Faculty Mentor

Richard Orndorff

Document Type

Poster

Publication Date

5-2020

Department

Geology

Abstract

Glacial Lake Columbia (GLC) existed from 15,550 (+/- 450) to 13,050 (+/- 650) years ago (Atwater, 1986) as a result of the Okanagan Lobe of the Cordilleran Ice Sheet damming the Columbia River near present-day Grand Coulee Dam. The lake deposited a fine-grained basal layer that had interbeds of coarse Missoula Flood deposits and later lake deposits above. Because these GLC deposits are present around most of the Spokane area, they are important to civil engineering and development. We sampled the basal layer of GLC soils from the Peone Prairie, WA. We performed prerequisite testing before the main experiment, with ASTM D422 for particle size along with coefficients of uniformity and curvature, D854 for specific gravity, D698 for optimal water content, and D4318 for liquid and plastic limits along with plasticity index. We performed the main experiment according to ASTM D2166 to determine unconfined compressive strength at varying compactive efforts. We performed three unconfined compressive strength tests at a CE of 7,425 ft*lbs/ft3, a CE of 12,375 ft*lbs/ft3, and a CE of 17,325 ft*lbs/ft3. The ultimate strength for a CE of 7,425 ft*lbs/ft3 is 4,290.26 psf, and the theta angle is 60°. The ultimate strength for a CE of 12,375 ft*lbs/ft3 is 5,519.07 psf, and the theta angle is 68°. The ultimate strength for a CE of 17,325 ft*lbs/ft3 is 7,077.58 psf, and the theta angle is 68°. We determined that ultimate strength increased with compactive effort. The Unified Soil Classification System name for GLC soils is ML.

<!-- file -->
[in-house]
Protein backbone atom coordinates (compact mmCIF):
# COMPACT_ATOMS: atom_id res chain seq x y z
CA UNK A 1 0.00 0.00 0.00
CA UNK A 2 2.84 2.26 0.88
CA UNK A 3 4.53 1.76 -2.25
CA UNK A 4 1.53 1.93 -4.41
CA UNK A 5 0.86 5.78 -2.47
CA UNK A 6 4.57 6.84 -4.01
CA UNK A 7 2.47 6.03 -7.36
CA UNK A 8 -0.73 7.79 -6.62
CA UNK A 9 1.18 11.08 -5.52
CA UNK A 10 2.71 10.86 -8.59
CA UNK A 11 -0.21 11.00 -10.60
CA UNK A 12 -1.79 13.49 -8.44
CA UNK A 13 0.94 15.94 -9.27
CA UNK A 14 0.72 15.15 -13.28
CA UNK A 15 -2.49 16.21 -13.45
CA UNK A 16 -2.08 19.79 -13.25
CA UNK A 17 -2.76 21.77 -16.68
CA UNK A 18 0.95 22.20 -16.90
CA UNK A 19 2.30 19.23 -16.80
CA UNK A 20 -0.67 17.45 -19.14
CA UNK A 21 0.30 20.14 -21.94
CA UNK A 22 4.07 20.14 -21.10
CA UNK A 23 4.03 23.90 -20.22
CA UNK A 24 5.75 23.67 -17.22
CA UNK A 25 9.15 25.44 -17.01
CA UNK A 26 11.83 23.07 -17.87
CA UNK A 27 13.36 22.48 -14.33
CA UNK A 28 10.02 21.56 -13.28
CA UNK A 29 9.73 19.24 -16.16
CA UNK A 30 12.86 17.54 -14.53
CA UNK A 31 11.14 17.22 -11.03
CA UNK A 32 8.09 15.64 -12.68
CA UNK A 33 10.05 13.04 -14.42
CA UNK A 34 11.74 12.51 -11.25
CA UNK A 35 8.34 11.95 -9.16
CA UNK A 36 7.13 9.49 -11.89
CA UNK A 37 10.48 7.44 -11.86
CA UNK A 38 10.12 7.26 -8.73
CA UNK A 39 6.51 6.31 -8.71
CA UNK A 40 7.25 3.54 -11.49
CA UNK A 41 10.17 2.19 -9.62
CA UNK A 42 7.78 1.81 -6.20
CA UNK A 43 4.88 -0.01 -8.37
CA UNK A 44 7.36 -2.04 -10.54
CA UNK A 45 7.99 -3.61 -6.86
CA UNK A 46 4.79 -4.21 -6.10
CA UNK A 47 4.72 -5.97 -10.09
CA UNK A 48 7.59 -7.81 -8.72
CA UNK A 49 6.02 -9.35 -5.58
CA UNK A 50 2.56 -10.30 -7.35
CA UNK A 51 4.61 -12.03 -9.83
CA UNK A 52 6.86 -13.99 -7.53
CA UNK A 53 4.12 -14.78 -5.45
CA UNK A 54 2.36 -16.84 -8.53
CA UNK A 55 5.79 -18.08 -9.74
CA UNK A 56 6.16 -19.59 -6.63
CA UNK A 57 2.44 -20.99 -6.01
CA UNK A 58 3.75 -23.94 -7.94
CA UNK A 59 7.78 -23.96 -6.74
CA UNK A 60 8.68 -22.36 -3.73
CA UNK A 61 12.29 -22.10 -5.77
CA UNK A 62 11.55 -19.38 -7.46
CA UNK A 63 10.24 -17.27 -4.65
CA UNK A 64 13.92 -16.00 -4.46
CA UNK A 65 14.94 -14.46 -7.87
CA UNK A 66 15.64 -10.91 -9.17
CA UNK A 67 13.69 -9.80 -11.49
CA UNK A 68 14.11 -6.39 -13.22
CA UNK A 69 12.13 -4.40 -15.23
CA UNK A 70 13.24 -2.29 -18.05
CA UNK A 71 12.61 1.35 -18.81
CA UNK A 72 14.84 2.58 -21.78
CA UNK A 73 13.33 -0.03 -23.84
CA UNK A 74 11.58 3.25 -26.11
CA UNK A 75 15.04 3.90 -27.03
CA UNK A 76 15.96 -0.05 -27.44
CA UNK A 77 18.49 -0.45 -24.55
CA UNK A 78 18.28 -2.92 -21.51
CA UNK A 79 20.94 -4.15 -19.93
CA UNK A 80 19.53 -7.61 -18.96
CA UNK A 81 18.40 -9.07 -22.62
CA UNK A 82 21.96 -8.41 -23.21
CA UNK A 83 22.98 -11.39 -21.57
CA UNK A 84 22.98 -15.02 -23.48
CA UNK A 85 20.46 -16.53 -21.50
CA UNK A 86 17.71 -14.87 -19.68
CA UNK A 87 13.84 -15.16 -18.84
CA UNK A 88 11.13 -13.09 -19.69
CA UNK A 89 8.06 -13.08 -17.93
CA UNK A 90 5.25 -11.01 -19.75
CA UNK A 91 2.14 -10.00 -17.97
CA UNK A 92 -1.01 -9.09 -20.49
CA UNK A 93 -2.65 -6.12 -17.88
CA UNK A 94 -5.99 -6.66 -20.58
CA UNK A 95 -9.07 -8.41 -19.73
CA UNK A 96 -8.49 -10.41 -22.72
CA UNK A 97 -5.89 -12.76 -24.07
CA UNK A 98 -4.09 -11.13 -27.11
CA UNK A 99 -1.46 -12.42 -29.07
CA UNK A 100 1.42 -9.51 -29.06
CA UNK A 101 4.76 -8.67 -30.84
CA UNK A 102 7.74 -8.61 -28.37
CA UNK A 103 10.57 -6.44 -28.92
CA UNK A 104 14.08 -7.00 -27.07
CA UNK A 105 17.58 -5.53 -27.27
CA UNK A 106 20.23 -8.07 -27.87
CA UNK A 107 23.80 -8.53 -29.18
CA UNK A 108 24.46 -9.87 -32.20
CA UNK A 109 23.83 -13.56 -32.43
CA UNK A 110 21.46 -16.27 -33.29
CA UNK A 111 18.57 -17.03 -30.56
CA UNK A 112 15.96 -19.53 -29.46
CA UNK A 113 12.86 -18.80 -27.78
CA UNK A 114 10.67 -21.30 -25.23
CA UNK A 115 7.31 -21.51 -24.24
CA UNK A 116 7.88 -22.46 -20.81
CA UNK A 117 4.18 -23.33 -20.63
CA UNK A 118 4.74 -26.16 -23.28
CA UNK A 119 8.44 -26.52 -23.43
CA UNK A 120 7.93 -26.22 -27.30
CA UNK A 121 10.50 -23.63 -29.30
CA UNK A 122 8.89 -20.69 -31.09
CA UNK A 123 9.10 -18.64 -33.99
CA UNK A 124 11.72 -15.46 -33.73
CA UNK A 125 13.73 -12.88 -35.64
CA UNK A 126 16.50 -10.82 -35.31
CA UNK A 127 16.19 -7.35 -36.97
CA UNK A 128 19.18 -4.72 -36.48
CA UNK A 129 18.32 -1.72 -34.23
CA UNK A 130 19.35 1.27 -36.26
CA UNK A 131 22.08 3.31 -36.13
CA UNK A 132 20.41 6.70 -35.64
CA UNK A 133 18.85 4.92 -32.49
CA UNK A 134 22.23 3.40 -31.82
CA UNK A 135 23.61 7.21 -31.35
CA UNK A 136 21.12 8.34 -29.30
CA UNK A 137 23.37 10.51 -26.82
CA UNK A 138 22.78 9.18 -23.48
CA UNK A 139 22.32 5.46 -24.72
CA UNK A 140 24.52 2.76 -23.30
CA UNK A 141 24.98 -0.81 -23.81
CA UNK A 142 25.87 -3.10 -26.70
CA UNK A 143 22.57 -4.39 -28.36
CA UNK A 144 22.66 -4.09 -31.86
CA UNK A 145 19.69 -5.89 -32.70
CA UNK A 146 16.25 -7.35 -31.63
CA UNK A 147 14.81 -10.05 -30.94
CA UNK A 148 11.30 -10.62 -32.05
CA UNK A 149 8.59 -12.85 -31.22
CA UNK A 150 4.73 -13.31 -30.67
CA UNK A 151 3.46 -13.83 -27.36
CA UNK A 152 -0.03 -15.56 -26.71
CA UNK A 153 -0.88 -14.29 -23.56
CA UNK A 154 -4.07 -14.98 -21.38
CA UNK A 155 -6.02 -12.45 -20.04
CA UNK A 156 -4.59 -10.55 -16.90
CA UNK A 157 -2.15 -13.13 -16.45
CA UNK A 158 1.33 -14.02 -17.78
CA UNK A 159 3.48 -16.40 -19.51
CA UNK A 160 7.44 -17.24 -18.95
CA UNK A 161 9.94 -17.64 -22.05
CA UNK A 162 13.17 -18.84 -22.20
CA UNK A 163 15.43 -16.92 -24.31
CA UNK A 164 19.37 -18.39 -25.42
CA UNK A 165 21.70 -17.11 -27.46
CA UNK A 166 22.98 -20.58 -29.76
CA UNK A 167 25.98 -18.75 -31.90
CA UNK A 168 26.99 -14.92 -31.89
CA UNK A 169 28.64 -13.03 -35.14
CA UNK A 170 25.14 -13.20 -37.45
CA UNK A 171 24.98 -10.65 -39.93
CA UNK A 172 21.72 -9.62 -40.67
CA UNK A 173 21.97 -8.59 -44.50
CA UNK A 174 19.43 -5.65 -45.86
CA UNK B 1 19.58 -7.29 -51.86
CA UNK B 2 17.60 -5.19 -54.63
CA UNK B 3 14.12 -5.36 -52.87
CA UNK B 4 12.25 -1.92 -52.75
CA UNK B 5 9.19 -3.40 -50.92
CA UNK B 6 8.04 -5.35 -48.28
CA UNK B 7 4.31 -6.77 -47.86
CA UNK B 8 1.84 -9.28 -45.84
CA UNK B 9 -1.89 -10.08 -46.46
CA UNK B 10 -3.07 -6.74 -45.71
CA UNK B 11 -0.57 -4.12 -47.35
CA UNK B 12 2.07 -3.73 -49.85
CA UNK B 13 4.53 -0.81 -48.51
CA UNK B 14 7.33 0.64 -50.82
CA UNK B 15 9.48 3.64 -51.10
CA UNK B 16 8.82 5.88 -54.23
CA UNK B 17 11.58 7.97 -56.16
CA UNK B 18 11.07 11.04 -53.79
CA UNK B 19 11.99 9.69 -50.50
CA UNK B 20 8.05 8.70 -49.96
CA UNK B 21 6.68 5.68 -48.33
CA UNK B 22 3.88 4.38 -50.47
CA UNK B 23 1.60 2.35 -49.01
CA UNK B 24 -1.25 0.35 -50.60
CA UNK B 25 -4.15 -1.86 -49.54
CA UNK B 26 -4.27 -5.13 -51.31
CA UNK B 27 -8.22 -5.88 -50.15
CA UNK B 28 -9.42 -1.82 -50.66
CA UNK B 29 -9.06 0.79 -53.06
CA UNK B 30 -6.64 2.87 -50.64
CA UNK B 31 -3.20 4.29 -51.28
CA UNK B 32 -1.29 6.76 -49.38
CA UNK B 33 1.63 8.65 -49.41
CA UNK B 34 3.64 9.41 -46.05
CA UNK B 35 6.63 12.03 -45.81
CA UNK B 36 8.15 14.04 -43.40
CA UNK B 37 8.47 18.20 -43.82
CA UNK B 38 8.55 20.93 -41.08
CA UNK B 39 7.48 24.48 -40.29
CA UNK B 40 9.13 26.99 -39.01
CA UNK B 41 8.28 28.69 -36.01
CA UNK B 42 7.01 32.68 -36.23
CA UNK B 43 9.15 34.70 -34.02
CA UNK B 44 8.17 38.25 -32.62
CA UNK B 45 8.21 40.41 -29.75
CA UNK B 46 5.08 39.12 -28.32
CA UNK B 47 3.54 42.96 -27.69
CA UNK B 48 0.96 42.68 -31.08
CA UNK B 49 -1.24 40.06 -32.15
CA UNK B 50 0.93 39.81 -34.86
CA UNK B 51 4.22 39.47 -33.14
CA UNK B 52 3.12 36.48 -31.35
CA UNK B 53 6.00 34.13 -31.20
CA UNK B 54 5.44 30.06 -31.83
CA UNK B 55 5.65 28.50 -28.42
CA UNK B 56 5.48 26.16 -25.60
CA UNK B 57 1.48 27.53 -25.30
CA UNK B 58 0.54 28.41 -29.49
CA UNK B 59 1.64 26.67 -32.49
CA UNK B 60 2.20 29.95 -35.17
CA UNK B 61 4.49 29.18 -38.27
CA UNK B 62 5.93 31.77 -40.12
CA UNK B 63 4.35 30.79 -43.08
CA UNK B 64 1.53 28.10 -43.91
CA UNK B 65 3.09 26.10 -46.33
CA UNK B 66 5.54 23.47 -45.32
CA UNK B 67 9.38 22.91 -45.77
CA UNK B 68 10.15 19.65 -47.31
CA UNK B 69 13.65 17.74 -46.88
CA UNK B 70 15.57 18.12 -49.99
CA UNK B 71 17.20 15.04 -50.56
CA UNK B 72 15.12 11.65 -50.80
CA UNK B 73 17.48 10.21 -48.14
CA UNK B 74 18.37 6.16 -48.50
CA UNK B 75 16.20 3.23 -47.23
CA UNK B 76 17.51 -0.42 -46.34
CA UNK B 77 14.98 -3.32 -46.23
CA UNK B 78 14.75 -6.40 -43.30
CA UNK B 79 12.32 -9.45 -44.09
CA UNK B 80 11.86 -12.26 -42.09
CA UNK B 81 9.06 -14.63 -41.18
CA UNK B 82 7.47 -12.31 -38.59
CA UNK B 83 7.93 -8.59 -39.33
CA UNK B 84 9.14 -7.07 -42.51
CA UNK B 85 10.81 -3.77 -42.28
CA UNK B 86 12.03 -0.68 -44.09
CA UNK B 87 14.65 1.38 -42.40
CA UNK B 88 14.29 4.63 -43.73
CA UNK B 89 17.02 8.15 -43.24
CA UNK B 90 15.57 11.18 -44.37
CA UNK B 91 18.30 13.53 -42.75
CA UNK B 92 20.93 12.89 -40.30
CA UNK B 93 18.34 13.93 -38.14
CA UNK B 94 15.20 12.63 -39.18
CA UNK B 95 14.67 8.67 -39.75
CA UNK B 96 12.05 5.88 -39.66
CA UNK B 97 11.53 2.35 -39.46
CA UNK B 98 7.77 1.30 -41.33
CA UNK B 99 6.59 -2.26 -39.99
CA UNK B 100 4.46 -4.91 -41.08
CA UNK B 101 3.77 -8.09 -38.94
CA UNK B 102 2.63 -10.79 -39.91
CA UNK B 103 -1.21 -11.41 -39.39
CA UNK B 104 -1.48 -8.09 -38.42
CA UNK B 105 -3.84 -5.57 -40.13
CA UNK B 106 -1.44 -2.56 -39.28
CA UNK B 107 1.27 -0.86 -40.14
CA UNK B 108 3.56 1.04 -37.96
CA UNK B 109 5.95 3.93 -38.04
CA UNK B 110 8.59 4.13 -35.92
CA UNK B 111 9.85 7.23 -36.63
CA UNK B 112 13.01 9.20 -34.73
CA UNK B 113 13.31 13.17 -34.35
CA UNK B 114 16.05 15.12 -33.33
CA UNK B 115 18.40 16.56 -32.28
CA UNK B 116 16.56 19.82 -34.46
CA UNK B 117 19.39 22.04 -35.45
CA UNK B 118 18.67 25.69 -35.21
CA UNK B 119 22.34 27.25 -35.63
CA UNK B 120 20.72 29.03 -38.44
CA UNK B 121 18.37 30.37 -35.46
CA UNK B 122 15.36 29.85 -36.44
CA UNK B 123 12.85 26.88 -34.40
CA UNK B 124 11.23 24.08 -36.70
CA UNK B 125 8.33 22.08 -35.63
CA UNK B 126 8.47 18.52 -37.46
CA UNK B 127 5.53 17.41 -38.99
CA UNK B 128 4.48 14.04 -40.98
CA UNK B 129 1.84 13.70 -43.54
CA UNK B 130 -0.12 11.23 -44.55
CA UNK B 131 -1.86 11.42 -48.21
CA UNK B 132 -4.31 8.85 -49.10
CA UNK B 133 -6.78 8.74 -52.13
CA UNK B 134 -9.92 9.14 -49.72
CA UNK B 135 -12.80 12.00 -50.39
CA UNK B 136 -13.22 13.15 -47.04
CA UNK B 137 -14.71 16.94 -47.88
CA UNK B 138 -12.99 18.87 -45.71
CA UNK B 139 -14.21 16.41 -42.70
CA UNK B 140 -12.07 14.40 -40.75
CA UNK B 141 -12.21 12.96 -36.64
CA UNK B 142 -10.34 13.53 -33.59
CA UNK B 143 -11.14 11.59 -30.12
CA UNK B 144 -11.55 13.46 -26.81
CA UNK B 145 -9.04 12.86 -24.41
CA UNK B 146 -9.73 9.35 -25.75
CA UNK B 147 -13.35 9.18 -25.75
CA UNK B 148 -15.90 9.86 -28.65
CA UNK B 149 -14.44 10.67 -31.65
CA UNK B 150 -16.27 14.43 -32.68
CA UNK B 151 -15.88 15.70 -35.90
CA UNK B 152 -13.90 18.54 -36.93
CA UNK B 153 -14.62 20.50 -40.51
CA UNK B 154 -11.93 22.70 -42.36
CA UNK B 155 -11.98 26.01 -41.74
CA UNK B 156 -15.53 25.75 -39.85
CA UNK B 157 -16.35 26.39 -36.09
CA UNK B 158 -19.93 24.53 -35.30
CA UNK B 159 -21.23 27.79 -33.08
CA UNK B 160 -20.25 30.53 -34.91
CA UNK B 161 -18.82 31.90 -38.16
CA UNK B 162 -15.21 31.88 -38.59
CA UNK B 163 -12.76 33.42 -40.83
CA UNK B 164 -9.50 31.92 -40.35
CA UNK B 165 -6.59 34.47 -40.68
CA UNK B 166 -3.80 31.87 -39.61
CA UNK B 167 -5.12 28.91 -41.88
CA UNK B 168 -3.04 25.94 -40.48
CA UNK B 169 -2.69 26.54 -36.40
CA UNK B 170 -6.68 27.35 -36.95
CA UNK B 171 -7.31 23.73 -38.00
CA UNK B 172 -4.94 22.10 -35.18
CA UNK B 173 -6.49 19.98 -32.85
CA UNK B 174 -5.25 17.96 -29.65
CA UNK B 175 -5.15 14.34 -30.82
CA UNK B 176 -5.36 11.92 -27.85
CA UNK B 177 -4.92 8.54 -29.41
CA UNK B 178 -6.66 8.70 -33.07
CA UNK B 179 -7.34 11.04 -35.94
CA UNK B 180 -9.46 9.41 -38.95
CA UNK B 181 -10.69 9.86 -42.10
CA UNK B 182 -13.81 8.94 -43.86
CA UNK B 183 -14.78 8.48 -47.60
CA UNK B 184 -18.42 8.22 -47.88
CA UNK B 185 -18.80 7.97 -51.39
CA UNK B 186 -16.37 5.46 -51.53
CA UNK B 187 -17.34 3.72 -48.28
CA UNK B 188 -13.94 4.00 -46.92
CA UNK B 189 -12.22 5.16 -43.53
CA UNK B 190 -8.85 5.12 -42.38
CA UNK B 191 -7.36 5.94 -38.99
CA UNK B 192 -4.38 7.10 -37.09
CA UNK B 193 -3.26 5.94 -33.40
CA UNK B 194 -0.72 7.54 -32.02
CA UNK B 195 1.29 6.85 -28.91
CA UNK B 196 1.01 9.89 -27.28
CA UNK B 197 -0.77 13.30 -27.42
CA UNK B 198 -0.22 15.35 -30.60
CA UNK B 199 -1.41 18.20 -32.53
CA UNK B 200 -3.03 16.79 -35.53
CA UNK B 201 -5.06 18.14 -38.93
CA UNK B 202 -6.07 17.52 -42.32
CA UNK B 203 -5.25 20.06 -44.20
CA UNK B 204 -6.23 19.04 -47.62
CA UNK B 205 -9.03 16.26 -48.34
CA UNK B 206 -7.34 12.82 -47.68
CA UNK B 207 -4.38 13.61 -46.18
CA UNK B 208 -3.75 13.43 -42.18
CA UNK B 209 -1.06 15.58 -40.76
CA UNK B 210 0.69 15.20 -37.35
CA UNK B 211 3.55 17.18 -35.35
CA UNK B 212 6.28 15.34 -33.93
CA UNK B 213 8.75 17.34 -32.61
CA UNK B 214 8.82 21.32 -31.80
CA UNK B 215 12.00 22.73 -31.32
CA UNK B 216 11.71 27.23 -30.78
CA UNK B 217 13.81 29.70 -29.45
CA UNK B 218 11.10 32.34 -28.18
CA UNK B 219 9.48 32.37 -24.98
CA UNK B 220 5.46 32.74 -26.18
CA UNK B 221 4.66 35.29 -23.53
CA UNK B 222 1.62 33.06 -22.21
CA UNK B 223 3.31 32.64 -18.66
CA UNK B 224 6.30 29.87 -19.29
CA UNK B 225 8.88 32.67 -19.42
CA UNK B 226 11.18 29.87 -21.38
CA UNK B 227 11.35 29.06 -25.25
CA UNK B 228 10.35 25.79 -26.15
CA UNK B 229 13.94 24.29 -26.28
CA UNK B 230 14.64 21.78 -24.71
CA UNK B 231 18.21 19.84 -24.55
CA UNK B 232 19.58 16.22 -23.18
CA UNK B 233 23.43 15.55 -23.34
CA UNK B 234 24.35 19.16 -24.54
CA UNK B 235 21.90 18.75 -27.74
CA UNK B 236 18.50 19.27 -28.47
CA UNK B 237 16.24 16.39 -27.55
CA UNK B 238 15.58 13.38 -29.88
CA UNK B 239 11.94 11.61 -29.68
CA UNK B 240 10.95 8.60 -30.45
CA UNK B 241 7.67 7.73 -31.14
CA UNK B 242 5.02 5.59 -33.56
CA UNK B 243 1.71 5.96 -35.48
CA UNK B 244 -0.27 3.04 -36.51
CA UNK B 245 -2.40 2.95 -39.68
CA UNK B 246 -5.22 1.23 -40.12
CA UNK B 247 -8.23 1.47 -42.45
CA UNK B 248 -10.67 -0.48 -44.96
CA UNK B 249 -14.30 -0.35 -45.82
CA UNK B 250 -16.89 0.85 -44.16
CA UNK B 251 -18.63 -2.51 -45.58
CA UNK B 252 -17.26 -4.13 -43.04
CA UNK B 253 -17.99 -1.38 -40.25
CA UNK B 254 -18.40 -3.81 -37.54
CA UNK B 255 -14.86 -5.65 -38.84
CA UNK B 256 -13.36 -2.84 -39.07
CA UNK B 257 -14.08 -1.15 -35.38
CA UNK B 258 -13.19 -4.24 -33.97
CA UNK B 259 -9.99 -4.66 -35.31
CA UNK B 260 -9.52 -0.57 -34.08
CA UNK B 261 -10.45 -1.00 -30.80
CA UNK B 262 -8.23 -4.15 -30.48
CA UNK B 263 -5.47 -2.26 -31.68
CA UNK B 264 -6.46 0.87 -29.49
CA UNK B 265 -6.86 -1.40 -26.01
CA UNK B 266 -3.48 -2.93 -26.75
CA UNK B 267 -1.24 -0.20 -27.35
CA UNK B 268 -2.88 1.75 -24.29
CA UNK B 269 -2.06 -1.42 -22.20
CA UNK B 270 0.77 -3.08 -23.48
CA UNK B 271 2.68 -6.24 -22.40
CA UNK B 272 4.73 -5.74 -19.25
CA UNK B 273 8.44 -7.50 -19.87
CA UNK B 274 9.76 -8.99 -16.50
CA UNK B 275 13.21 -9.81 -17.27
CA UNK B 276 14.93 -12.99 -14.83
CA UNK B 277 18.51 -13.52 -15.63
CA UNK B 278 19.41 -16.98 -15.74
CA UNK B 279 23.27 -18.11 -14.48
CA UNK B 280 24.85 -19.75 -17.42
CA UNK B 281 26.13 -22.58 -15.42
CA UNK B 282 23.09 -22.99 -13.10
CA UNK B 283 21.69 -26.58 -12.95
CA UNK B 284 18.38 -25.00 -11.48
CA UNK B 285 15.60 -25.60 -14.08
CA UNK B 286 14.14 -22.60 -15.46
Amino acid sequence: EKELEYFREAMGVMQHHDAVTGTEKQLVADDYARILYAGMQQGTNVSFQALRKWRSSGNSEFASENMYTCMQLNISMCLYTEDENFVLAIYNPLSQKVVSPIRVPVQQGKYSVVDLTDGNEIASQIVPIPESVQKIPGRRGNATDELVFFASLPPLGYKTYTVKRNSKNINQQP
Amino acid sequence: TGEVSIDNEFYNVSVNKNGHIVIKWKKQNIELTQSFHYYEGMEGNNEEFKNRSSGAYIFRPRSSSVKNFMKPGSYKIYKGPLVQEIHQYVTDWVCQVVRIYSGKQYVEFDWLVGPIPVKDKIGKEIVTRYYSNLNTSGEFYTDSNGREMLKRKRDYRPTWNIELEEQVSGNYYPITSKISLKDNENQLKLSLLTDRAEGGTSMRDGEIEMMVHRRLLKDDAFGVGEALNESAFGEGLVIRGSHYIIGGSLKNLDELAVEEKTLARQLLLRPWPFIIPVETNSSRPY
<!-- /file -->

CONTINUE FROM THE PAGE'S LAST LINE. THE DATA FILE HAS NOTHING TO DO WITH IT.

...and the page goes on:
Comments

Glacial Lake Columbia (GLC) existed from 15,550 (+/- 450) to 13,050 (+/- 650) years ago (Atwater, 1986) as a result of the Okanagan Lobe of the Cordilleran Ice Sheet damming the Columbia River near present-day Grand Coulee Dam. The lake deposited a fine-grained basal layer that had interbeds of coarse Missoula Flood deposits and later lake deposits above. Because these GLC deposits are present around most of the Spokane area, they are important to civil engineering and development. We sampled the basal layer of GLC soils from the Peone Prairie, WA. We performed prerequisite testing before the main experiment, with ASTM D422 for particle size along with coefficients of uniformity and curvature, D854 for specific gravity, D698 for optimal water content, and D4318 for liquid and plastic limits along with plasticity index. We performed the main experiment according to ASTM D2166 to determine unconfined compressive strength at varying compactive efforts. We performed three unconfined compressive strength tests at a CE of 7,425 ft*lbs/ft3, a CE of 12,375 ft*lbs/ft3, and a CE of 17,325 ft*lbs/ft3. The ultimate strength for a CE of 7,425 ft*lbs/ft3 is 4,290.26 psf, and the theta angle is 60°. The ultimate strength for a CE of 12,375 ft*lbs/ft3 is 5,519.07 psf, and the theta angle is 68°. The ultimate strength for a CE of 17,325 ft*lbs/ft3 is 7,077.58 psf, and the theta angle is 68°. We determined that ultimate strength increased with compactive effort. The Unified Soil Classification System name for GLC soils is ML.

Creative Commons License

Creative Commons Attribution-Noncommercial-No Derivative Works 4.0 License
This work is licensed under a Creative Commons Attribution-Noncommercial-No Derivative Works 4.0 License.

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